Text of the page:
According to embodiments of the invention, the shock absorbing core 16 according to any of the embodiments described herein is manufactured by wire EDM (electrical discharge machining), molding, laser cutting, machining, grinding, diamond sawing, or the like. A number of lateral cuts 74 can vary from 1 to about 8 for a core in a cervical disc having a total core height of about 5 mm and from 1 to about 16 for a core in a lumbar disc having a total core height of about 10 mm. In most cases where spiral cuts are not used, the core will include at least 3 lateral cuts 74.
When implanted between vertebrae, the shock absorbing cores 16, 100, 110, 120, 130, 140, 150, 160 can resiliently absorb shocks transmitted vertically between upper and lower vertebrae of the patient's spinal column. This shock absorption is related to the material properties, design, and dimensions of the core. In general, an increased number and width of the cuts 74 will increase absorbance of shocks, with more elastic, or springy compression between the vertebrae.
In one embodiment of the present invention, for a cervical application, the maximum deformation of the shock absorbing disc is about 0.1 to about 1 mm, and is preferably about 0.2 to about 0.8 mm. For a lumbar application, the maximum deformation of the shock absorbing disc is about 0.1 to about 2.0 mm, and is preferably about 0.4 to about 1.2 mm.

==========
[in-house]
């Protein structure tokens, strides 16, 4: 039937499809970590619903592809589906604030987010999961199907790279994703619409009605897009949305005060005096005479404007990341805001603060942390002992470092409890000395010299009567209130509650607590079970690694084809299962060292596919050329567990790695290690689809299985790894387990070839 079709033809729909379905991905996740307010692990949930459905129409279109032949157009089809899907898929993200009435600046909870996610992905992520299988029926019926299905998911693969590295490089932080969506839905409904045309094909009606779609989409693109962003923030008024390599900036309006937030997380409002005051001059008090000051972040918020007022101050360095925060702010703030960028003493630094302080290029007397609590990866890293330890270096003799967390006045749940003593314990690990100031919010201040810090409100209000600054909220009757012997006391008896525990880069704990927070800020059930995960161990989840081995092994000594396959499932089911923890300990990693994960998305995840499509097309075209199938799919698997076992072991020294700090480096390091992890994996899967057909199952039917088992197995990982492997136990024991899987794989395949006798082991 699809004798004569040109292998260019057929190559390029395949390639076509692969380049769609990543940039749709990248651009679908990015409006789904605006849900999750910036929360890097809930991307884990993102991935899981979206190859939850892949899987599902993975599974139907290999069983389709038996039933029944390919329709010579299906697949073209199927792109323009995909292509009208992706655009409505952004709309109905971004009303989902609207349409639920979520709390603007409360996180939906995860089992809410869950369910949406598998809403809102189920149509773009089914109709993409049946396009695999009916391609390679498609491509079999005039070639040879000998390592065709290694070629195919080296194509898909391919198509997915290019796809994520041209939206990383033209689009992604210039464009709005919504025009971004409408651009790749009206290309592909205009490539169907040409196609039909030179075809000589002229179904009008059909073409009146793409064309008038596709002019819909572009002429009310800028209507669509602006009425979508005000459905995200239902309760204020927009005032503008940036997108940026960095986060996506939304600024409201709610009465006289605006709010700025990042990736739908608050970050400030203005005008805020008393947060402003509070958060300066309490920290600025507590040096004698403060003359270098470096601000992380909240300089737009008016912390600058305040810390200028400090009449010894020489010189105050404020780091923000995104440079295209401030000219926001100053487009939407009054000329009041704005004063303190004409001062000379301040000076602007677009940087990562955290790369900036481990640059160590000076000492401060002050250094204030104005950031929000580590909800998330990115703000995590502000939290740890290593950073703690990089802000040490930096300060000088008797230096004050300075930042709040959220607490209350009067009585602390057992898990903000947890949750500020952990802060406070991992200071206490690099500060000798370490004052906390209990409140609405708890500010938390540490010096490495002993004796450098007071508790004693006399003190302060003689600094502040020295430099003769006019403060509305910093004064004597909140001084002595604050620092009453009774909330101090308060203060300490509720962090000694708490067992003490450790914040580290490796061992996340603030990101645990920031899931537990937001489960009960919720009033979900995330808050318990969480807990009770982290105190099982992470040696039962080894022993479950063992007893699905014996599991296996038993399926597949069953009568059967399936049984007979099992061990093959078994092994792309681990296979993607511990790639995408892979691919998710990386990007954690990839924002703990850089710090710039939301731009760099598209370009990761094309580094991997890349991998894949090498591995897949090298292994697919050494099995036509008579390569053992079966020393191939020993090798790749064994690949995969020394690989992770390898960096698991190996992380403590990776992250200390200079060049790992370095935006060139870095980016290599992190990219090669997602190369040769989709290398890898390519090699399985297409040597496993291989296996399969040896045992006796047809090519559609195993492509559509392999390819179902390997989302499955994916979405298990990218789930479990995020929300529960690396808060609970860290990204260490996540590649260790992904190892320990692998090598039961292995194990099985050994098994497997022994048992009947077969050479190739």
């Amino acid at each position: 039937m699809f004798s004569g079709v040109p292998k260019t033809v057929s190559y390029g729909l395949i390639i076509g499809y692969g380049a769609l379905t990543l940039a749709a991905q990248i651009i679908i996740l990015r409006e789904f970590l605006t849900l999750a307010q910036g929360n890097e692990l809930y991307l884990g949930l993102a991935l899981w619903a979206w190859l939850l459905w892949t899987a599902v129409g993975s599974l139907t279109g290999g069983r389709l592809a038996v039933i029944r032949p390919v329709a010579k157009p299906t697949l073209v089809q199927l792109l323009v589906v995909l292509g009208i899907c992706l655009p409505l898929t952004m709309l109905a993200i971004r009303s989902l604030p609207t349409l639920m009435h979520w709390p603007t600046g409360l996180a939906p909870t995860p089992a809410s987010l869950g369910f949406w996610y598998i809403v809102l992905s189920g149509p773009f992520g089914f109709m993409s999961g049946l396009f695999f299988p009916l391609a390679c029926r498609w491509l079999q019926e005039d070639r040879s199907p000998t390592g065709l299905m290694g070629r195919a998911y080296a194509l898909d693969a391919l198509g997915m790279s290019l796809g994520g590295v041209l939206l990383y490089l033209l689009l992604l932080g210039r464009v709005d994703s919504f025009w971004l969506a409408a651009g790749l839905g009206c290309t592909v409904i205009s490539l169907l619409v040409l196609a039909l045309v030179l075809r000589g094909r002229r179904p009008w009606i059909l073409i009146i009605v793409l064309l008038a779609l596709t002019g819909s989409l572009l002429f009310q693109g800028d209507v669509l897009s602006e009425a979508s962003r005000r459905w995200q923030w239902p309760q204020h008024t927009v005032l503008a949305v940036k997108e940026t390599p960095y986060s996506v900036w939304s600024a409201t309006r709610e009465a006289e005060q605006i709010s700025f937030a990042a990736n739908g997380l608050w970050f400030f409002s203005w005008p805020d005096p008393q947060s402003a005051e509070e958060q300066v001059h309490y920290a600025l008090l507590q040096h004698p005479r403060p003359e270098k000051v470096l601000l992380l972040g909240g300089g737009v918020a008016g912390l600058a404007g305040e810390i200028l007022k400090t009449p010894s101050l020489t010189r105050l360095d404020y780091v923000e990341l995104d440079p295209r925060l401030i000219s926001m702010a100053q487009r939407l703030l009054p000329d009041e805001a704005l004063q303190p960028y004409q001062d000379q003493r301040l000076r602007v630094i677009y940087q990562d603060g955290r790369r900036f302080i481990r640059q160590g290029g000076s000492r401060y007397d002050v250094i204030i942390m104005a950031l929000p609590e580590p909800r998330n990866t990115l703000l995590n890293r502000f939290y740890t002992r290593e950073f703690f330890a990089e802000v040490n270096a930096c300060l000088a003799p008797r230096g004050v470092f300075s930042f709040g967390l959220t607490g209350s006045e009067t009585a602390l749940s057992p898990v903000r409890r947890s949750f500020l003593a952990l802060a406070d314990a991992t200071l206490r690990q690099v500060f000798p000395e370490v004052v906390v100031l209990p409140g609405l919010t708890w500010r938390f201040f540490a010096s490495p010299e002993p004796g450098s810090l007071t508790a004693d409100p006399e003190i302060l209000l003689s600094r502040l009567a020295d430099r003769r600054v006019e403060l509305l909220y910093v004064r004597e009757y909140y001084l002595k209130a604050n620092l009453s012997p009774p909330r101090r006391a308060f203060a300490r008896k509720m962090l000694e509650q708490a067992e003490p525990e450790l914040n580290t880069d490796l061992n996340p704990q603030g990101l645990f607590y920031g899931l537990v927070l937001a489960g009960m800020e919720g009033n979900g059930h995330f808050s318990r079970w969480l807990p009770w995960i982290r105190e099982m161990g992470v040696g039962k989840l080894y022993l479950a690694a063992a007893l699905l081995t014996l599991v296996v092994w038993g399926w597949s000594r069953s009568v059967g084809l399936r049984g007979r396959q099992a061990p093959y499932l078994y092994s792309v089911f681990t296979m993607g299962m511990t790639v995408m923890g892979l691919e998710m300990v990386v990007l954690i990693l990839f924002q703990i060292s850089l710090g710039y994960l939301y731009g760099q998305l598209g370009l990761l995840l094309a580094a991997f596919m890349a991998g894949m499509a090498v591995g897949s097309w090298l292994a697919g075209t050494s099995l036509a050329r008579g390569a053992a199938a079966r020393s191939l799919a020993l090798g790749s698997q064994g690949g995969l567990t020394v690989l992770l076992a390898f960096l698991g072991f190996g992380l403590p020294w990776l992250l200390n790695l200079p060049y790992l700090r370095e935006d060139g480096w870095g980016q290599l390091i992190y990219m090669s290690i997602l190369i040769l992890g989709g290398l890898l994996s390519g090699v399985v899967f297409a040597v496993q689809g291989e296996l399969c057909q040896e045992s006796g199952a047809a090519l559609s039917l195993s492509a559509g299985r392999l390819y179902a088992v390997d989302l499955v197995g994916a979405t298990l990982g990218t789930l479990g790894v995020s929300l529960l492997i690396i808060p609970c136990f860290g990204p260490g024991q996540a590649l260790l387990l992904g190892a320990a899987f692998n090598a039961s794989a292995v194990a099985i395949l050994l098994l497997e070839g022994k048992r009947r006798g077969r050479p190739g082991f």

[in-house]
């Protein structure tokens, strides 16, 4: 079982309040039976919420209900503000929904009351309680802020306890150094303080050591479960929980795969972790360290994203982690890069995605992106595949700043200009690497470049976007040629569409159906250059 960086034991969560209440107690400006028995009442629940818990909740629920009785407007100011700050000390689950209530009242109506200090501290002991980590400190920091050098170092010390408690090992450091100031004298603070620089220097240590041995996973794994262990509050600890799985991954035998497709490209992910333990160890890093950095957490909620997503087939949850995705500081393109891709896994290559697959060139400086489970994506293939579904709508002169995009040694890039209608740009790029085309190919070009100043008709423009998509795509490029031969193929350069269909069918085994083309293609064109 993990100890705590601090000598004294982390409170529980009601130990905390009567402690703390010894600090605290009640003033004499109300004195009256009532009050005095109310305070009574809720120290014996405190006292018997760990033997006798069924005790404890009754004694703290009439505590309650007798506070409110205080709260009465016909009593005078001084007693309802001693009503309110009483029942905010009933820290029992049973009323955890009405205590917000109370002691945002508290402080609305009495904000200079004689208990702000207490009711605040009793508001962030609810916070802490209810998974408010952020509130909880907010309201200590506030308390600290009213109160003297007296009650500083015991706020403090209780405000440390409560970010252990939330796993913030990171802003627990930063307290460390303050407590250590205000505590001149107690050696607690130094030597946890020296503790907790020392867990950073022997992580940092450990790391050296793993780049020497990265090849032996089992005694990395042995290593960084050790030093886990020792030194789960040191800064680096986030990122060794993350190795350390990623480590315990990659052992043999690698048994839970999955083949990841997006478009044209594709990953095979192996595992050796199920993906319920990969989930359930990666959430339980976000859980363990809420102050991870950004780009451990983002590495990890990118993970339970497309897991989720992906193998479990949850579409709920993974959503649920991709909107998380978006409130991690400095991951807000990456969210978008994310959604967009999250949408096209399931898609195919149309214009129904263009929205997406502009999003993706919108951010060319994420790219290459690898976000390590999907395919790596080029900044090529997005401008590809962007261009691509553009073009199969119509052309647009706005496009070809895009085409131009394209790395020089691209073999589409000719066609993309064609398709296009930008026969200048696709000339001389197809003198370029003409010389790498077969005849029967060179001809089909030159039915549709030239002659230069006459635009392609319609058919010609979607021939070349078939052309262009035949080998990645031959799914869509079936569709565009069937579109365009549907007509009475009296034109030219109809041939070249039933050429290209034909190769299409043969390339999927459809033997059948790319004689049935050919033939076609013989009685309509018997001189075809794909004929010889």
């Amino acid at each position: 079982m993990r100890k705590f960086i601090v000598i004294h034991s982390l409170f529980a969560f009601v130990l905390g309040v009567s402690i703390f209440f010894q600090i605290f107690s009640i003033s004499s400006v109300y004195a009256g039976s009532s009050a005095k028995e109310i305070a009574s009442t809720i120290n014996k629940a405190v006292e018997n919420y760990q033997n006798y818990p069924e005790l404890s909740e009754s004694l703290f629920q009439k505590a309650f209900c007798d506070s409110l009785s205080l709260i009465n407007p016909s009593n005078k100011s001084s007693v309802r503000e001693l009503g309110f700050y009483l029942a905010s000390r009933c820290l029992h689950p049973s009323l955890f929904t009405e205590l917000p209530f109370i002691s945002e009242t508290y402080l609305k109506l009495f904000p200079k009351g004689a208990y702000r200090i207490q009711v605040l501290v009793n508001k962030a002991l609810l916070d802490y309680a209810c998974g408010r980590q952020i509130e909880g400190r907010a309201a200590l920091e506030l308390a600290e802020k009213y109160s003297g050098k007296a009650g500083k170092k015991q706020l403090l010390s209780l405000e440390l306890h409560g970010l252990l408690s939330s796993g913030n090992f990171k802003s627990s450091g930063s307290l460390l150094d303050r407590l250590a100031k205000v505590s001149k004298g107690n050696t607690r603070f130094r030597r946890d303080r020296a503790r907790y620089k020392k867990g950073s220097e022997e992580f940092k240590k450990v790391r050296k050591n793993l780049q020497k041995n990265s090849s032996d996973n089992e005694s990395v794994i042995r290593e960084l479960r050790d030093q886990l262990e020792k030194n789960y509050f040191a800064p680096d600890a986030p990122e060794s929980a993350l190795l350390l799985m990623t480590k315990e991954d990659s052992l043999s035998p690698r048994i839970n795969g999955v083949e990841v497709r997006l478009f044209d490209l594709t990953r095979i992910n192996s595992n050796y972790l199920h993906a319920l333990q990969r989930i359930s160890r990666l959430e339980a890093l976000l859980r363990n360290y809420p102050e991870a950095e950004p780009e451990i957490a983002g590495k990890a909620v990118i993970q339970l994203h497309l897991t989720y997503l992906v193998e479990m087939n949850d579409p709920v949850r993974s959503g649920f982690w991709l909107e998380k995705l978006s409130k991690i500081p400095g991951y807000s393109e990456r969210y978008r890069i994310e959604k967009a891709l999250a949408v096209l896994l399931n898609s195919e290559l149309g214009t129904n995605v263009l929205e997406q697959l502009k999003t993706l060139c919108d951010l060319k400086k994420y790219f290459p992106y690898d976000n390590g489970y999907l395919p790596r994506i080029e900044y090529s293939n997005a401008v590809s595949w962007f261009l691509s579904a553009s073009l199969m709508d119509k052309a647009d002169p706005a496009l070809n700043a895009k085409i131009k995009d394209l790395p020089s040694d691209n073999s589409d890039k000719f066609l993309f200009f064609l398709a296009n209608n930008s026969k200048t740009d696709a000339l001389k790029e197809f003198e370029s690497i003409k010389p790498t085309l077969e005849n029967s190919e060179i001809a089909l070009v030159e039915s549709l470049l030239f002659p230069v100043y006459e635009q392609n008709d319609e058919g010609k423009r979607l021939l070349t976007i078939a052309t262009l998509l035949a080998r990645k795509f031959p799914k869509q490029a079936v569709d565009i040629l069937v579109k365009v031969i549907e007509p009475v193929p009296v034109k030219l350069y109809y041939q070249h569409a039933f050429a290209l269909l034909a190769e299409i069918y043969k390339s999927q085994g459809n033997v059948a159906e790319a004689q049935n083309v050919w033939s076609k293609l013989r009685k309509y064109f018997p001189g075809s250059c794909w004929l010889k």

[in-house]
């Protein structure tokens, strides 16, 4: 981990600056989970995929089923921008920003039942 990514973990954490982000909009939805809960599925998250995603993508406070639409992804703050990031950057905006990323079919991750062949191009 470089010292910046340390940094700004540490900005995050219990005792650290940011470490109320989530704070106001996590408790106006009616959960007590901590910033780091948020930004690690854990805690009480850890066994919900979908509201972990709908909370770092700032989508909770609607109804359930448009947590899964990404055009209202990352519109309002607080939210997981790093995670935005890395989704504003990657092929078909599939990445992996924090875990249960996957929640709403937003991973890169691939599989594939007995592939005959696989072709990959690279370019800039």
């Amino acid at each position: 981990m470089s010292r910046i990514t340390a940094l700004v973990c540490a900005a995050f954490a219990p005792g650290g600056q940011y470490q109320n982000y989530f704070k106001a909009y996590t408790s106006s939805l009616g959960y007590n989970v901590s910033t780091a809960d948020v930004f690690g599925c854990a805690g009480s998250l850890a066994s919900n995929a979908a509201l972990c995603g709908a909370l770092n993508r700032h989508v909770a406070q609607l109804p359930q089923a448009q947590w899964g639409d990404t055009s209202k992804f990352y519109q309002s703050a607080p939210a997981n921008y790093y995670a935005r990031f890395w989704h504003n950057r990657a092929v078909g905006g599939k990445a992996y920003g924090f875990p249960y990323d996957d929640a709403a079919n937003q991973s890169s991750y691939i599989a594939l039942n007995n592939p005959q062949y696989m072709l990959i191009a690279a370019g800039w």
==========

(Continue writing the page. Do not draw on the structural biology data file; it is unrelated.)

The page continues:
The shock absorbing cores can be provided with differing heights and differing resiliencies, for different patients or applications. The cores can be designed with a maximum angle of inflection when loaded of about 10 degrees, preferably about 6 degrees. The core is relatively stiff with a stiffness varying depending on the location in the spine. In one example of a cervical disc, the stiffness of the core between the upper and lower surfaces is about 300 N/mm to about 2 MN/mm, preferably about 600-1500 N/mm. In another example a core for a lumbar disc has a stiffness between the upper and lower surfaces of about 600 N/mm to about 4 MN/mm, preferably about 1-3 MN/mm.
Although the shock absorbing core has been illustrated with respect to a movable core design of an artificial disc, the shock absorbing core can also be incorporated into one of the parts of a two piece ball and socket motion artificial disc. In the case of a ball and socket design the shock absorbing core can be incorporated into the ball or the socket portion of the artificial disc.
In many embodiments, the shock absorbing core can be compressed with an instrument during insertion to allow for a lower profile during insertion.
While the exemplary embodiments have been described in some detail, by way of example and for clarity of understanding, those of skill in the art will recognize that a variety of modifications, adaptations, and changes may be employed. Hence, the scope of the present invention should be limited solely by the appended claims.